First performance, version for orchestra: October 19, 1924, in Amsterdam, by the Royal Concertgebouw Orchestra, Pierre Monteux conducting, with Samuel Dushkin as soloist
First SLSO performance: December 27, 1947, Erich Leinsdorf conducting, with Isaac Stern as soloist
Most recent SLSO performance: April 25, 2021, Leonard Slatkin conducting, with Erin Schreiber as soloist
Instrumentation: Solo violin, 2 flutes (second doubling piccolo), 2 oboes, 2 clarinets, 2 bassoons, 2 horns, trumpet, percussion (glockenspiel, suspended cymbal, triangle), harp, celesta, strings
Approximate duration: 10 minutes
Ibéria from Images
Born 1862, Saint-Germain-en-Laye, France Died 1918, Paris, France
I am almost as fond of pictures as I am of music,” wrote Claude Debussy. “I’ve never been able to live in a world of real things and real people. I have this insurmountable need to escape from myself.
By age 39, Debussy had found his voice. It was something strikingly new. “I feel more and more that music cannot flow inside a rigorous, traditional form. It consists of colors and of rhythmicized time.”
Debussy planned a new series of works, called Images. He plotted out 12 works inspired by light reflections, by village bells, by Indonesian gamelan, by Chinese embroidery. The final three works were planned for two pianos, but eventually took shape as orchestral works.
Debussy always took his time. It would be seven years until the three orchestral Images were complete. Debussy diagnosed the reason as “a pronounced case of procrastination, and a strange need to never finish.”
ut behind that posturing was a most important reason: Debussy’s perfectionism. He knew what he wanted, and it took time to achieve it. “I can’t allow myself simply to dash them off,” he wrote while in the midst of completing the work.
Iberia conjures Debussy’s own vision of Spain. Having spent just one afternoon there, he mimics generalized sounds: guitars, castanets, keening melodies. According to the Spanish composer Manuel de Falla, “Debussy knew Spain from books, from pictures, from songs, from dancers.”
For the French, Spain was exotic. It lay close to North Africa, and Africa was—according to one prominent writer of the time—“half Asiatic.” Many today find such attitudes problematic, but Debussy’s audiences were thrilled by such “alien” lands.
1. Par les rues et par les chemins (Along the streets and along the paths). It’s a lazy sort of afternoon. We wander, and as we wander our mind drifts, to the sky, to the people walking past, to the hazy light, to a roving town band.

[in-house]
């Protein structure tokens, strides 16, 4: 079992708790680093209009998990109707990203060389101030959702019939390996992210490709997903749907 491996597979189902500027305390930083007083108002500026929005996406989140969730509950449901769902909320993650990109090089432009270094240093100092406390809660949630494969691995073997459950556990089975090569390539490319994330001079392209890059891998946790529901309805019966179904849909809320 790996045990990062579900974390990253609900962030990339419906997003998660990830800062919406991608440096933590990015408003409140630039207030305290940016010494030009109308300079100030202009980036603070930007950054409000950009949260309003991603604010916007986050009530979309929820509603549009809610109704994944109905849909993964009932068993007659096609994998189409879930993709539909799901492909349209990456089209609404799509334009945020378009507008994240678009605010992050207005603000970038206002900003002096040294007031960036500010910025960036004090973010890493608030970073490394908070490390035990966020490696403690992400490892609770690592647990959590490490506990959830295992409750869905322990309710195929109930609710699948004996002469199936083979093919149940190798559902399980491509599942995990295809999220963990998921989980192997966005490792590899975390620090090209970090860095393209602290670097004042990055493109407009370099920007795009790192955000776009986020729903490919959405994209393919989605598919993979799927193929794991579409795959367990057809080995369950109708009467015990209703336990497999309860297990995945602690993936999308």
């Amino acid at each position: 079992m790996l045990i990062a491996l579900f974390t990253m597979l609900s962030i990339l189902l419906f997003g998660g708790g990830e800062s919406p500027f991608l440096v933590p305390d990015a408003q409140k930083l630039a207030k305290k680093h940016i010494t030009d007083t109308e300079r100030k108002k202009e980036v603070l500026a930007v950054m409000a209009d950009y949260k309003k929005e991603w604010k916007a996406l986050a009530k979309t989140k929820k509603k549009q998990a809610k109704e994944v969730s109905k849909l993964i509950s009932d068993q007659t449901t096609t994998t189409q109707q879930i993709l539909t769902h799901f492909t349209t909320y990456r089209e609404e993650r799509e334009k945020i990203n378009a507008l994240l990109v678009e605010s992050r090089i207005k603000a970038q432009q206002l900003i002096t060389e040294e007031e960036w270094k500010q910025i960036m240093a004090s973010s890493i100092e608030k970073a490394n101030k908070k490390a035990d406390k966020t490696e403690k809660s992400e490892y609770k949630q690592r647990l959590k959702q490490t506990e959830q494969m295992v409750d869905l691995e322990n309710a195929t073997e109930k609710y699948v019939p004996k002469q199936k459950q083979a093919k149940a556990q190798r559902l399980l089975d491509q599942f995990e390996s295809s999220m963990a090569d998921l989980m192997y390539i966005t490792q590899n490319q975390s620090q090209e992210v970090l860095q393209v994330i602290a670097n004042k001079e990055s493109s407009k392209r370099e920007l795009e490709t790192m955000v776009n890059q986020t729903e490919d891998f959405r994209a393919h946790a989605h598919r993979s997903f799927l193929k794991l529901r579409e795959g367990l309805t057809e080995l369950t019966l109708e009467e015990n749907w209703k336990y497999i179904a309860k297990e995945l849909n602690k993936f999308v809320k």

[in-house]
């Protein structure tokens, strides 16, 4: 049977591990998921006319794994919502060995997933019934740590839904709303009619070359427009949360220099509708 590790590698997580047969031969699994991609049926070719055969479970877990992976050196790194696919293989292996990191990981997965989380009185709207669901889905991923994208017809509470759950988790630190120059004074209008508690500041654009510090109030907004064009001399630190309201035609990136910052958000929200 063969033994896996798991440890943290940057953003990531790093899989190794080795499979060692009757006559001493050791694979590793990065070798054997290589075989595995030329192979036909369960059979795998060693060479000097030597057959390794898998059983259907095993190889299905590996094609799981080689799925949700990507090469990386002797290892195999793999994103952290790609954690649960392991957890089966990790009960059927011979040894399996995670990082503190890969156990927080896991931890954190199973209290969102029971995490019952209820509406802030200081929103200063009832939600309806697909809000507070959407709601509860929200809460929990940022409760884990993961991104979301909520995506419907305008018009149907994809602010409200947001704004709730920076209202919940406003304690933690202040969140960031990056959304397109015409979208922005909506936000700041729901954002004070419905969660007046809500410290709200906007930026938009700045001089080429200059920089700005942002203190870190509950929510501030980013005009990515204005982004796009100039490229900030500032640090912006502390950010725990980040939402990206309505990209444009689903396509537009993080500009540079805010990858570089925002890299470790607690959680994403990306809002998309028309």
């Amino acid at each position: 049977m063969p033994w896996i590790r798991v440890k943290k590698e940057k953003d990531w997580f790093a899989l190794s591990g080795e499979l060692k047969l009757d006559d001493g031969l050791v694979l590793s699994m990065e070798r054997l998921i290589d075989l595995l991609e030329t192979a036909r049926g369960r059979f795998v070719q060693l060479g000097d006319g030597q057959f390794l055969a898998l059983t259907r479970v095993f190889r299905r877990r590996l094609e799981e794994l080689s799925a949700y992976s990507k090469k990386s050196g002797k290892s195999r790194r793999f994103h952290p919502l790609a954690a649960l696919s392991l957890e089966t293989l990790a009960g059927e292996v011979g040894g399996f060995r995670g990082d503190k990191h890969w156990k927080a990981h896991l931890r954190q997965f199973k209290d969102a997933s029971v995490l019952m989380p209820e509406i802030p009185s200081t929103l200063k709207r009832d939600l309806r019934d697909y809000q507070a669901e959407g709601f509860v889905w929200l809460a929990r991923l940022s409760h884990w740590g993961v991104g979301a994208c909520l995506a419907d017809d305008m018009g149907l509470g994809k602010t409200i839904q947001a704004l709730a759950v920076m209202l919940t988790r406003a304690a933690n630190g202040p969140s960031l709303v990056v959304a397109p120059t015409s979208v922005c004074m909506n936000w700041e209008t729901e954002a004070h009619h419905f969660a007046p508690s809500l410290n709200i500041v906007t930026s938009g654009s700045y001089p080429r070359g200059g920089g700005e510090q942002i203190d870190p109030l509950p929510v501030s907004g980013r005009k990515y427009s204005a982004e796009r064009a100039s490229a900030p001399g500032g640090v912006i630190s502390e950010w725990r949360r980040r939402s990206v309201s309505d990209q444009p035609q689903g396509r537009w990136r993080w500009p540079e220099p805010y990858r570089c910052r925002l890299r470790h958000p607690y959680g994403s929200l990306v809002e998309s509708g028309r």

2. Les parfums de la nuit (The scents of the night). A dreamy nightscene, blurred harmonies, distant bells.
3. Le matin d’un jour de fête (The morning of a festive day). “It sounds like music that has not been written down,” wrote Debussy. “The 24 whole feeling of rising, of people and nature waking. There is a watermelon vendor and children whistling—I see them all clearly!”
First performance: February 20, 1910, by the Orchestre Colonne at the Châtelet Theater in Paris, Gabriel Pierné conducting
First SLSO performance: December 29, 1911, Max Zach conducting
Most recent SLSO performance: November 30, 1997, David Loebel conducting
Instrumentation: 3 flutes (3rd doubling piccolo), piccolo, 2 oboes, English horn, 3 clarinets, 3 bassoons, contrabassoon, 4 horns, 3 trumpets, 3 trombones, tuba, timpani, percussion, 2 harps, celesta, strings
Approximate duration: 20 minutes
Born 1844, 1875, Ciboure, France
Died 1937, Paris, France
In many ways, Maurice Ravel was a thoroughly modern musician. He had a lifelong love of machines, was fascinated by the metronome and the player piano, was eager to bring the sound of jazz into his music.
Yet, he loved the waltz. For more than a decade, he dreamed of creating an orchestral evocation of another time and place: “a grand waltz, an homage to the memory of the great Johann Strauss.”
His dream was interrupted by other work, then by war. Ravel worked as a driver in World War I, suffering great pain and losing several friends. During this time, his mother died, which led to years of what he called “horrible despair.”
Time passed, and the grand waltz idea found new life. It came in the form of a commission from Sergei Diaghilev, the impresario whose Ballets Russes held Paris in its thrall. Ravel spent the winter “waltzing frantically.” La Valse was complete by the early spring.
When Ravel returned to his waltz-dream idea, it was different. Time had altered it. A purely orchestral idea had become a kind-of-ballet, called a “choreographic poem for orchestra.” And significantly, the Strauss homage had taken on darker tones.
La Valse tells no story as such, but Ravel wrote this about the work:
“An Imperial Court about 1855. Clouds whirl about. Occasionally they part to allow a glimpse of waltzing couples. As they gradually evaporate one can discern a gigantic hall, filled by a crowd of dancers in motion. The stage gradually brightens. The glow of the chandeliers breaks out fortissimo.”
The music begins in the very depths of the orchestra, basses and contrabassoons trying to find the beat. As the music brightens, it also hardens. Outbursts rise like sharks, only to fall back into the water.
Later, darkness gathers, dangers mount. Ravel avoided revealing too much of himself in public or private. But as La Valse finally rears its savage head, might we hear something of the real Ravel emerging, teeth bared?
First performance: December 12, 1920, by the Lamoureux Orchestra of Paris, Camille Chevillard conducting
First SLSO performance: December 23, 1921, Rudolph Ganz conducting
Most recent SLSO performance: February 3, 2018, Stéphane Denève conducting
Instrumentation: 3 flutes (3rd doubling piccolo), 3 oboes (3rd doubling English horn), 2 clarinets, bass clarinet, 2 bassoons, contrabassoon, 4 horns, 3 trumpets, 3 trombones, tuba, timpani, percussion, 2 harps, strings
Approximate duration: 12 minutes
Tim Munro served as the SLSO’s Creative Partner from 2018-2022. In 2023, he became Associate Professor of Music at the Queensland Conservatorium Griffith University in Australia.
Program Notes are sponsored by Washington University Physicians.